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Log Cabin Republicans Vote to Support McCain

At the 2000 Republican convention in Philadelphia, gay Republicans were buoyant, holding several major events for the first time ever at a GOP convention.

Four years later, their mood at the convention in New York was decidedly downbeat, amid a flurry of anti-gay-marriage ballot initiatives and an attempt by Congressional Republicans to outlaw gay marriage.

This year, as perhaps 150 gay Republicans and supporters met amid the marble columns and crystal chandeliers of St. Paul’s University Club, the mood was far more upbeat.

For the first time in recent elections, the Log Cabin Board endorsed the GOP nominee during the convention, rather than afterward — a sharp break from 2004, when it issued a nonendorsement to President Bush.

Even more strikingly, a senior aide to presumptive GOP nominee Sen. John McCain (Ariz.) — national political director Mike DuHaime — came to accept the endorsement in person, the first time that has happened.

“This is very helpful to us,” DuHaime said in an interview after the event. “It’s going to be close, and every single vote will count.” He dismissed any backlash stemming from the endorsement, or the campaign’s welcoming of it, among social conservatives who are unfriendly to gay rights.

Jimmy LaSalvia, Log Cabin’s director of programs and policy, said, “It’s very apparent that John McCain is not George Bush. The party is entering a new phase.”

The 2008 convention is full of firsts for the group.

“The Republican National Committee gave us space for events, a hotel room block, credentials for members — all unprecedented for Log Cabin,” the group’s president, Patrick Sammon, said in an interview. “We have a booth in the exhibition hall where delegates can go throughout the week. It’s a very significant increase in presence for us.”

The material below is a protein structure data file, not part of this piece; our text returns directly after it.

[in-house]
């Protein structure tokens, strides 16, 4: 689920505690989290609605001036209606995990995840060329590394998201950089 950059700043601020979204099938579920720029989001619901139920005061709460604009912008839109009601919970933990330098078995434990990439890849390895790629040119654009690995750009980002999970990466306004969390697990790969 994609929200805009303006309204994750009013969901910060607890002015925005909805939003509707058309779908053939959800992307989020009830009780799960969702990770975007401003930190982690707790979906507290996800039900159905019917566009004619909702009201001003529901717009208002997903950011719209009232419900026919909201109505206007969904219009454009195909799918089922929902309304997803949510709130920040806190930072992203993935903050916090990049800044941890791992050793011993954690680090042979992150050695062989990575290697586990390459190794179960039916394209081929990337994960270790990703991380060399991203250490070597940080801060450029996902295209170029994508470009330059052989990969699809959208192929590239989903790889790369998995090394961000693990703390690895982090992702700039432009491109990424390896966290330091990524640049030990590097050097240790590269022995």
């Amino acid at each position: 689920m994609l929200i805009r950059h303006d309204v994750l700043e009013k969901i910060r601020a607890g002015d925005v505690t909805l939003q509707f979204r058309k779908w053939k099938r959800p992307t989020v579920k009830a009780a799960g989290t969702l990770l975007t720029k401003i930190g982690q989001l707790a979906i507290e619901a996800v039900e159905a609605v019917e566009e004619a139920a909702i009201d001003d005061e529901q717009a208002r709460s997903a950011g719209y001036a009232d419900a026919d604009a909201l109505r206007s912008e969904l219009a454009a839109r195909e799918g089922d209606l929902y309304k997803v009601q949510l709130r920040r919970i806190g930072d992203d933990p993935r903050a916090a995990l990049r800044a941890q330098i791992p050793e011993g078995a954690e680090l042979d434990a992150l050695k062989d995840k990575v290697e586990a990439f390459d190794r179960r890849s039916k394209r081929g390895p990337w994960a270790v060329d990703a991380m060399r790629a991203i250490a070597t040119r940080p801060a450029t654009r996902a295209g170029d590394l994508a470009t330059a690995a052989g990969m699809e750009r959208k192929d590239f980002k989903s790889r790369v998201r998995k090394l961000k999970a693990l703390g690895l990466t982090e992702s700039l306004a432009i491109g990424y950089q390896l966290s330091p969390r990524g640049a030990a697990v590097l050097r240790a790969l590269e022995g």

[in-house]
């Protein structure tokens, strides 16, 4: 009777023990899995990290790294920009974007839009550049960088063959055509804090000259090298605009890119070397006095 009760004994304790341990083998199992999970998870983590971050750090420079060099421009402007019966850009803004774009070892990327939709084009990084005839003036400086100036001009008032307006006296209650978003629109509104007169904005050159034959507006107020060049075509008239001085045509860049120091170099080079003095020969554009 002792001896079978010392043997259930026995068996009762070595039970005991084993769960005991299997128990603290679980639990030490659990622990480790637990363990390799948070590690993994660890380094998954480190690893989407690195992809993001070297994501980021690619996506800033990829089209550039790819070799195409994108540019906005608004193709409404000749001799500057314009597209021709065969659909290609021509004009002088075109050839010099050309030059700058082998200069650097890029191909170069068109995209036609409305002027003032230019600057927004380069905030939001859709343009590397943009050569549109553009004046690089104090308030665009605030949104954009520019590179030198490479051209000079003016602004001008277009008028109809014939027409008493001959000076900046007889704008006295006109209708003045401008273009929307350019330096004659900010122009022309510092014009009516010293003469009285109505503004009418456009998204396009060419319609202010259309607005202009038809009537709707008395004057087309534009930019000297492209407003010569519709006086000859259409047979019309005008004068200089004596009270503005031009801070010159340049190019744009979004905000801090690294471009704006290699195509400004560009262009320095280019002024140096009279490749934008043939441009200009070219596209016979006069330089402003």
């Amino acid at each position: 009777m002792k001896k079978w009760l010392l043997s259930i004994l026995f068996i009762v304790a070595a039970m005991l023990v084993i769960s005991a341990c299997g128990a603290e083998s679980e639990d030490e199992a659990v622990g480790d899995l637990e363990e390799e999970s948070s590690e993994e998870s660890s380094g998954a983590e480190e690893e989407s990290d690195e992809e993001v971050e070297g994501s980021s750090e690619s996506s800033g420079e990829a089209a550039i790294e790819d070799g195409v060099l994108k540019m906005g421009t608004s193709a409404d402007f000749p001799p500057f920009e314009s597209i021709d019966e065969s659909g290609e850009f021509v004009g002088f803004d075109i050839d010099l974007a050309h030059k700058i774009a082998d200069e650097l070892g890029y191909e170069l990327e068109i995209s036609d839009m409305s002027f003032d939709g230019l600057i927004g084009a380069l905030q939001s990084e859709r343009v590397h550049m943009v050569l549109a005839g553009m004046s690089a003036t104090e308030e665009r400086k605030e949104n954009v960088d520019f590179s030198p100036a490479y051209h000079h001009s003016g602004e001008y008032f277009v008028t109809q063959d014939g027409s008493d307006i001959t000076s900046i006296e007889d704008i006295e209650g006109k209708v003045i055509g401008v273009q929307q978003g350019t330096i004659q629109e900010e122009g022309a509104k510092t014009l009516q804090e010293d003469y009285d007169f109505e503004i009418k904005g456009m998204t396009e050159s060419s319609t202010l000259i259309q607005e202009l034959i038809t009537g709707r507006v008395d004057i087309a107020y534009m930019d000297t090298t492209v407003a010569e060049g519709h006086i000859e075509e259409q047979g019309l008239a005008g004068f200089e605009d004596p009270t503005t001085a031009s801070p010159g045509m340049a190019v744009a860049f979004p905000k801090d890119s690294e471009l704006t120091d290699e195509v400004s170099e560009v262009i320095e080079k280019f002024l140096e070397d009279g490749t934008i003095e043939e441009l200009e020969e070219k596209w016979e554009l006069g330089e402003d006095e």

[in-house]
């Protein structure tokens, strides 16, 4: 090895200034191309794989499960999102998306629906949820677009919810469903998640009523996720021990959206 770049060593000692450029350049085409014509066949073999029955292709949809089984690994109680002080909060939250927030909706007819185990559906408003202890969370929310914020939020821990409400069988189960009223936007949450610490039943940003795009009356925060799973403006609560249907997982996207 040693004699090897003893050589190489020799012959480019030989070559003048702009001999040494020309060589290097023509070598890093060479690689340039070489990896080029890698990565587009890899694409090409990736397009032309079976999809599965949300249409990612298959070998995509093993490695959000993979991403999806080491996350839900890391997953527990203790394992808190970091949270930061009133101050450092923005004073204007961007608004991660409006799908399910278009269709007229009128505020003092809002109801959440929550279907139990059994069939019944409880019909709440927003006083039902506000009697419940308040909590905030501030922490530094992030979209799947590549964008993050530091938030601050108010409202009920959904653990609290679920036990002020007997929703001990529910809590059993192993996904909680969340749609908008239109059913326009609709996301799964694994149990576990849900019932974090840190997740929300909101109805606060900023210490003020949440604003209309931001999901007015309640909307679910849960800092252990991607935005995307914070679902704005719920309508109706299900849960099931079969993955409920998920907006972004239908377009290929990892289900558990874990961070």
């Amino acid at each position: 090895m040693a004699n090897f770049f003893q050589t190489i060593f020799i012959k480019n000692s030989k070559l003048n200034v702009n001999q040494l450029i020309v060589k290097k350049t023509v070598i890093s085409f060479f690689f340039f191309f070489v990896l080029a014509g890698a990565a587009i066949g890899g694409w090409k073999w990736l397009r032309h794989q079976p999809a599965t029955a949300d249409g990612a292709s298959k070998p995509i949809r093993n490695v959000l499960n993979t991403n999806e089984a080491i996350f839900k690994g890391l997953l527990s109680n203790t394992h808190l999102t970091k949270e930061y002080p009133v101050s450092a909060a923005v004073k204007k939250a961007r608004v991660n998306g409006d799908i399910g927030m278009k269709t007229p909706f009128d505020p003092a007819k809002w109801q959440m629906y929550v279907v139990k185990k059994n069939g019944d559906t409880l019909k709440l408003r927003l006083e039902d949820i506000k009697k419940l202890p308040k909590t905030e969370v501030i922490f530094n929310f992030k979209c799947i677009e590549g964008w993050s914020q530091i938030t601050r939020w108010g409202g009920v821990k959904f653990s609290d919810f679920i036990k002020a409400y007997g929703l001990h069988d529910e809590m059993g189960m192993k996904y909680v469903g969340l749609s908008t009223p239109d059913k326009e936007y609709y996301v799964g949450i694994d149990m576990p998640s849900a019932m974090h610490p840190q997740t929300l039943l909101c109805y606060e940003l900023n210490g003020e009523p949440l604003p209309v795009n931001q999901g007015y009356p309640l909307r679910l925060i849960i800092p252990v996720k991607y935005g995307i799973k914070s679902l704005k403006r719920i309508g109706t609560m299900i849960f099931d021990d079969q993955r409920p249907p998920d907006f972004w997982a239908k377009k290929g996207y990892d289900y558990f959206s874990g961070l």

On Tuesday, the group met for its “Big Tent” luncheon at the University Club, one of three major events that Log Cabin is holding here this week. Log Cabin officials say there are at least two dozen gay delegates here, though exact numbers are elusive because party officials don’t track the sexual orientation of the delegates.

Attendees at the lunch heard comments from DuHaime; anti-tax advocate Grover Norquist, who said that freedom of sexual orientation fits into his notion of “leave us alone” Republicanism; and former Rep. Jim Kolbe (Ariz.), who was the only openly gay Republican in Congress when he was serving.

Two other Republican moderates — Sen. Arlen Specter (Pa.) and Rep. Mark Kirk (Ill.) — had logistical difficulties that kept them from attending.

Kolbe gave a heartfelt testimonial for McCain, his fellow Arizonan and someone who had stumped for him from early in his career. Kolbe told the audience that McCain was the first politician he confided in about his sexuality, shortly before he knew he was going to be “outed” as gay in a magazine article.

“I drew him aside after leaving a breakfast of the Arizona delegation,” Kolbe told the audience. “I said that some personal information was about to come out that I need you to know about. He put up his hands and said, ‘Jim, it doesn’t make any difference’ — obviously, he already knew.

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